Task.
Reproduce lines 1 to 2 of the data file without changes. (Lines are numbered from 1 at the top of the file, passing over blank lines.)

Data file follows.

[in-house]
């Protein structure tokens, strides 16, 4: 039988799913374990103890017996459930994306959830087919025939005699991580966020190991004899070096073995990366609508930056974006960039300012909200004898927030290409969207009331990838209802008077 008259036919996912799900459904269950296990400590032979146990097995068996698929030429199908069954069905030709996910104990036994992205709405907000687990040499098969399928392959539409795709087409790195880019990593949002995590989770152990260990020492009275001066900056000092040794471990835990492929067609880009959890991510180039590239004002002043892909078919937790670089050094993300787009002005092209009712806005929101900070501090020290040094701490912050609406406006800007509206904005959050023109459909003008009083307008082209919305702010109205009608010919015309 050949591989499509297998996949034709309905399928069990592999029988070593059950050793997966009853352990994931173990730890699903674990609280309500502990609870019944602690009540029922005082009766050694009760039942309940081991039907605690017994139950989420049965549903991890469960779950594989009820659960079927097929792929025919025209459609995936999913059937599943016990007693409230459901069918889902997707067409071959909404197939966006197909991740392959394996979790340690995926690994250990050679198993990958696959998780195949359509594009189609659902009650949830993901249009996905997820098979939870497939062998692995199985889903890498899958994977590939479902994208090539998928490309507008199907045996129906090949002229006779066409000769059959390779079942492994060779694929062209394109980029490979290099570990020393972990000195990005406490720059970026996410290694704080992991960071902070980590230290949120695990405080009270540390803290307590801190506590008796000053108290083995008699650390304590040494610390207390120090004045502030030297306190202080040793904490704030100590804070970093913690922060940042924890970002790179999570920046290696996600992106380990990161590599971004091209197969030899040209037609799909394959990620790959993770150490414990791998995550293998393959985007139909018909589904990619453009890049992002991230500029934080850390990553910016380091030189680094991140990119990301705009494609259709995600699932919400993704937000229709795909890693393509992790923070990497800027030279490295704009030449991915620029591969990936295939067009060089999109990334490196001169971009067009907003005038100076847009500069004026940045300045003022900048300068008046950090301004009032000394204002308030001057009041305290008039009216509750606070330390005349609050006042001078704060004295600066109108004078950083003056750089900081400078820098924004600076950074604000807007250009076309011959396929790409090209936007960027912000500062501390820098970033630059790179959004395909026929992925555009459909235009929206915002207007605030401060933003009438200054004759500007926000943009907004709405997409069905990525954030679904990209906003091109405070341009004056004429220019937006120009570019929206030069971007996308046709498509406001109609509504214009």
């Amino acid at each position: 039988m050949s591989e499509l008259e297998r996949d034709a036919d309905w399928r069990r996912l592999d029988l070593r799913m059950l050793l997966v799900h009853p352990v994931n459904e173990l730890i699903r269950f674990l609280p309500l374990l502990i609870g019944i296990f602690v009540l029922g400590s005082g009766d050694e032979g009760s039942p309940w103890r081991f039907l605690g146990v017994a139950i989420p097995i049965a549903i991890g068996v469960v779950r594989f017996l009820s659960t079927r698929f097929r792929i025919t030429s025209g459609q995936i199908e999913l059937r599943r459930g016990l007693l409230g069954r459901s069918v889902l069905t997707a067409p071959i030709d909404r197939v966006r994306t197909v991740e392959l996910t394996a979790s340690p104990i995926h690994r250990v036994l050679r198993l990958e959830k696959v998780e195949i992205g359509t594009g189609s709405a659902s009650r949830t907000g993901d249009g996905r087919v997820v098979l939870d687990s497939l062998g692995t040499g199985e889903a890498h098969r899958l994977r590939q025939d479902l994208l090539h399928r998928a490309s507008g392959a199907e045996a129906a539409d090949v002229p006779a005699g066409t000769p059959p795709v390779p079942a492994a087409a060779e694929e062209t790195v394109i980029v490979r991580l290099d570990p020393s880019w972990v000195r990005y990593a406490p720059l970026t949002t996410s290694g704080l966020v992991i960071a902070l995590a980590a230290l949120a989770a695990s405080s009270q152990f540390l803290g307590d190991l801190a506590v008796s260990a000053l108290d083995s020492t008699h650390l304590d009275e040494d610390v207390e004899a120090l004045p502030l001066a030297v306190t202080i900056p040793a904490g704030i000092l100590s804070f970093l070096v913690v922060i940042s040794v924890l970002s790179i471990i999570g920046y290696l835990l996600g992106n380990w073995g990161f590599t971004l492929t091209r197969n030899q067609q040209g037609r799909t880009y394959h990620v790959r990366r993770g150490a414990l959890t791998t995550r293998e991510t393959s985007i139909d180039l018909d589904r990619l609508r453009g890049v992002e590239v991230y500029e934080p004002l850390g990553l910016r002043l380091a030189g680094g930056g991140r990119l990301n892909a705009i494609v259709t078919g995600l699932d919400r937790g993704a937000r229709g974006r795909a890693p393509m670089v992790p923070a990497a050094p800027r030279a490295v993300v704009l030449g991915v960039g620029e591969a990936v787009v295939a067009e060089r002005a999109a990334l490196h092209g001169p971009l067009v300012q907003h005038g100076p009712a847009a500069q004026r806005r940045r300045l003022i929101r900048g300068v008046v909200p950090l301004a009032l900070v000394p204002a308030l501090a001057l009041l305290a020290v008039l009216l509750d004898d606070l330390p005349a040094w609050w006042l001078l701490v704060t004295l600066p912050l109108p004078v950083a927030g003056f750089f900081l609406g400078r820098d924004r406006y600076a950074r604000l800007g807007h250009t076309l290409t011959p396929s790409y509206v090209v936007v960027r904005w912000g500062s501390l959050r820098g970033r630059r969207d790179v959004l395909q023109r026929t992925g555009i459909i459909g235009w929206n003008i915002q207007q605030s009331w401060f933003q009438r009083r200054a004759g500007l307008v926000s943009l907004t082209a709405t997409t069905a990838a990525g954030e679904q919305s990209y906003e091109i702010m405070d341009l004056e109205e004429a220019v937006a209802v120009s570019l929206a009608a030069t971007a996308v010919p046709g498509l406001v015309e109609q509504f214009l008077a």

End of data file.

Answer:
[in-house]
């Protein structure tokens, strides 16, 4: 039988799913374990103890017996459930994306959830087919025939005699991580966020190991004899070096073995990366609508930056974006960039300012909200004898927030290409969207009331990838209802008077 008259036919996912799900459904269950296990400590032979146990097995068996698929030429199908069954069905030709996910104990036994992205709405907000687990040499098969399928392959539409795709087409790195880019990593949002995590989770152990260990020492009275001066900056000092040794471990835990492929067609880009959890991510180039590239004002002043892909078919937790670089050094993300787009002005092209009712806005929101900070501090020290040094701490912050609406406006800007509206904005959050023109459909003008009083307008082209919305702010109205009608010919015309 050949591989499509297998996949034709309905399928069990592999029988070593059950050793997966009853352990994931173990730890699903674990609280309500502990609870019944602690009540029922005082009766050694009760039942309940081991039907605690017994139950989420049965549903991890469960779950594989009820659960079927097929792929025919025209459609995936999913059937599943016990007693409230459901069918889902997707067409071959909404197939966006197909991740392959394996979790340690995926690994250990050679198993990958696959998780195949359509594009189609659902009650949830993901249009996905997820098979939870497939062998692995199985889903890498899958994977590939479902994208090539998928490309507008199907045996129906090949002229006779066409000769059959390779079942492994060779694929062209394109980029490979290099570990020393972990000195990005406490720059970026996410290694704080992991960071902070980590230290949120695990405080009270540390803290307590801190506590008796000053108290083995008699650390304590040494610390207390120090004045502030030297306190202080040793904490704030100590804070970093913690922060940042924890970002790179999570920046290696996600992106380990990161590599971004091209197969030899040209037609799909394959990620790959993770150490414990791998995550293998393959985007139909018909589904990619453009890049992002991230500029934080850390990553910016380091030189680094991140990119990301705009494609259709995600699932919400993704937000229709795909890693393509992790923070990497800027030279490295704009030449991915620029591969990936295939067009060089999109990334490196001169971009067009907003005038100076847009500069004026940045300045003022900048300068008046950090301004009032000394204002308030001057009041305290008039009216509750606070330390005349609050006042001078704060004295600066109108004078950083003056750089900081400078820098924004600076950074604000807007250009076309011959396929790409090209936007960027912000500062501390820098970033630059790179959004395909026929992925555009459909235009929206915002207007605030401060933003009438200054004759500007926000943009907004709405997409069905990525954030679904990209906003091109405070341009004056004429220019937006120009570019929206030069971007996308046709498509406001109609509504214009």